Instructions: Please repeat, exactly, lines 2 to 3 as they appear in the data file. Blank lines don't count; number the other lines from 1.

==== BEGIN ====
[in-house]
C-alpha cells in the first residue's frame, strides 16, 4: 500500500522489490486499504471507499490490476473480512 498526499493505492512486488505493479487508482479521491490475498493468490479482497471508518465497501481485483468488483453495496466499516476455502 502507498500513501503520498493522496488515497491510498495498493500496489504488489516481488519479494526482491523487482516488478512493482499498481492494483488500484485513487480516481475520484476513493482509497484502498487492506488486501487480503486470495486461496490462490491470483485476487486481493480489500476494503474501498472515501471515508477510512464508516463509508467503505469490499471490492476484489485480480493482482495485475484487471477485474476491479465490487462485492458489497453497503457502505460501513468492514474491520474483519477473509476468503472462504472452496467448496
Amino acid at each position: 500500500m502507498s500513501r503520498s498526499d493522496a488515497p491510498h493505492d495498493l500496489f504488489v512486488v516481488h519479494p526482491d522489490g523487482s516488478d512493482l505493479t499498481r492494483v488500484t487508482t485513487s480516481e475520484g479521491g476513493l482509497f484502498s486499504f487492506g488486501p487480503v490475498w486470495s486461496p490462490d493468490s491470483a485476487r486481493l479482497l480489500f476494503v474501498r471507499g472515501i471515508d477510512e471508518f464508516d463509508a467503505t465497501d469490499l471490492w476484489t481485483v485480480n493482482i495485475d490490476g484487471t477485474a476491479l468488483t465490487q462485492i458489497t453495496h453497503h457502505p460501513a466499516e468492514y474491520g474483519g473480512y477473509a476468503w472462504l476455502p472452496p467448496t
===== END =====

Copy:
C-alpha cells in the first residue's frame, strides 16, 4: 500500500522489490486499504471507499490490476473480512 498526499493505492512486488505493479487508482479521491490475498493468490479482497471508518465497501481485483468488483453495496466499516476455502 502507498500513501503520498493522496488515497491510498495498493500496489504488489516481488519479494526482491523487482516488478512493482499498481492494483488500484485513487480516481475520484476513493482509497484502498487492506488486501487480503486470495486461496490462490491470483485476487486481493480489500476494503474501498472515501471515508477510512464508516463509508467503505469490499471490492476484489485480480493482482495485475484487471477485474476491479465490487462485492458489497453497503457502505460501513468492514474491520474483519477473509476468503472462504472452496467448496
Amino acid at each position: 500500500m502507498s500513501r503520498s498526499d493522496a488515497p491510498h493505492d495498493l500496489f504488489v512486488v516481488h519479494p526482491d522489490g523487482s516488478d512493482l505493479t499498481r492494483v488500484t487508482t485513487s480516481e475520484g479521491g476513493l482509497f484502498s486499504f487492506g488486501p487480503v490475498w486470495s486461496p490462490d493468490s491470483a485476487r486481493l479482497l480489500f476494503v474501498r471507499g472515501i471515508d477510512e471508518f464508516d463509508a467503505t465497501d469490499l471490492w476484489t481485483v485480480n493482482i495485475d490490476g484487471t477485474a476491479l468488483t465490487q462485492i458489497t453495496h453497503h457502505p460501513a466499516e468492514y474491520g474483519g473480512y477473509a476468503w472462504l476455502p472452496p467448496t